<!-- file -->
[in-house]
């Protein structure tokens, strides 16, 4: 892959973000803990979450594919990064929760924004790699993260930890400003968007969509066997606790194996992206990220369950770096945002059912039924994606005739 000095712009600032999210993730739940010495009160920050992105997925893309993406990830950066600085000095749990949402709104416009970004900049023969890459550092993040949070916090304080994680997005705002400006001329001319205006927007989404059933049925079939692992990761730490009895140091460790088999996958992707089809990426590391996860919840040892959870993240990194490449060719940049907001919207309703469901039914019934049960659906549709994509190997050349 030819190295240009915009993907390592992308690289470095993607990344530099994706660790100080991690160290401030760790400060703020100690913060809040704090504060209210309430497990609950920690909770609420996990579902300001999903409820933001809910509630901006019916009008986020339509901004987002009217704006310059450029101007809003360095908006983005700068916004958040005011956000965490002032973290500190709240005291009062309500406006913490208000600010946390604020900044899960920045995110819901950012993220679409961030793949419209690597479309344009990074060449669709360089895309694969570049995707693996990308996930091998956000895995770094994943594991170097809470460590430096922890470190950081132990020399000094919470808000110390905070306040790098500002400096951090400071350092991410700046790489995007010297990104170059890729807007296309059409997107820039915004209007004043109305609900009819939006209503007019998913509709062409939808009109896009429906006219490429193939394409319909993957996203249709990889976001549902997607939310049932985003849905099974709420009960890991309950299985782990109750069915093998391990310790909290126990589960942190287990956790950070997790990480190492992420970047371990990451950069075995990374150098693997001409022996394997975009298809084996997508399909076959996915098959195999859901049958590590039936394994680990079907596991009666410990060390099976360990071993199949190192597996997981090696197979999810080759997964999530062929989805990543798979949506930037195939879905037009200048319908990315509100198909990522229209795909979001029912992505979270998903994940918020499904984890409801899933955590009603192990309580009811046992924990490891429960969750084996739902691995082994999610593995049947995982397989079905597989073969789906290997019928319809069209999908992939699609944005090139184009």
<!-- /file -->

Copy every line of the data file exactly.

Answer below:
[in-house]
């Protein structure tokens, strides 16, 4: 892959973000803990979450594919990064929760924004790699993260930890400003968007969509066997606790194996992206990220369950770096945002059912039924994606005739 000095712009600032999210993730739940010495009160920050992105997925893309993406990830950066600085000095749990949402709104416009970004900049023969890459550092993040949070916090304080994680997005705002400006001329001319205006927007989404059933049925079939692992990761730490009895140091460790088999996958992707089809990426590391996860919840040892959870993240990194490449060719940049907001919207309703469901039914019934049960659906549709994509190997050349 030819190295240009915009993907390592992308690289470095993607990344530099994706660790100080991690160290401030760790400060703020100690913060809040704090504060209210309430497990609950920690909770609420996990579902300001999903409820933001809910509630901006019916009008986020339509901004987002009217704006310059450029101007809003360095908006983005700068916004958040005011956000965490002032973290500190709240005291009062309500406006913490208000600010946390604020900044899960920045995110819901950012993220679409961030793949419209690597479309344009990074060449669709360089895309694969570049995707693996990308996930091998956000895995770094994943594991170097809470460590430096922890470190950081132990020399000094919470808000110390905070306040790098500002400096951090400071350092991410700046790489995007010297990104170059890729807007296309059409997107820039915004209007004043109305609900009819939006209503007019998913509709062409939808009109896009429906006219490429193939394409319909993957996203249709990889976001549902997607939310049932985003849905099974709420009960890991309950299985782990109750069915093998391990310790909290126990589960942190287990956790950070997790990480190492992420970047371990990451950069075995990374150098693997001409022996394997975009298809084996997508399909076959996915098959195999859901049958590590039936394994680990079907596991009666410990060390099976360990071993199949190192597996997981090696197979999810080759997964999530062929989805990543798979949506930037195939879905037009200048319908990315509100198909990522229209795909979001029912992505979270998903994940918020499904984890409801899933955590009603192990309580009811046992924990490891429960969750084996739902691995082994999610593995049947995982397989079905597989073969789906290997019928319809069209999908992939699609944005090139184009």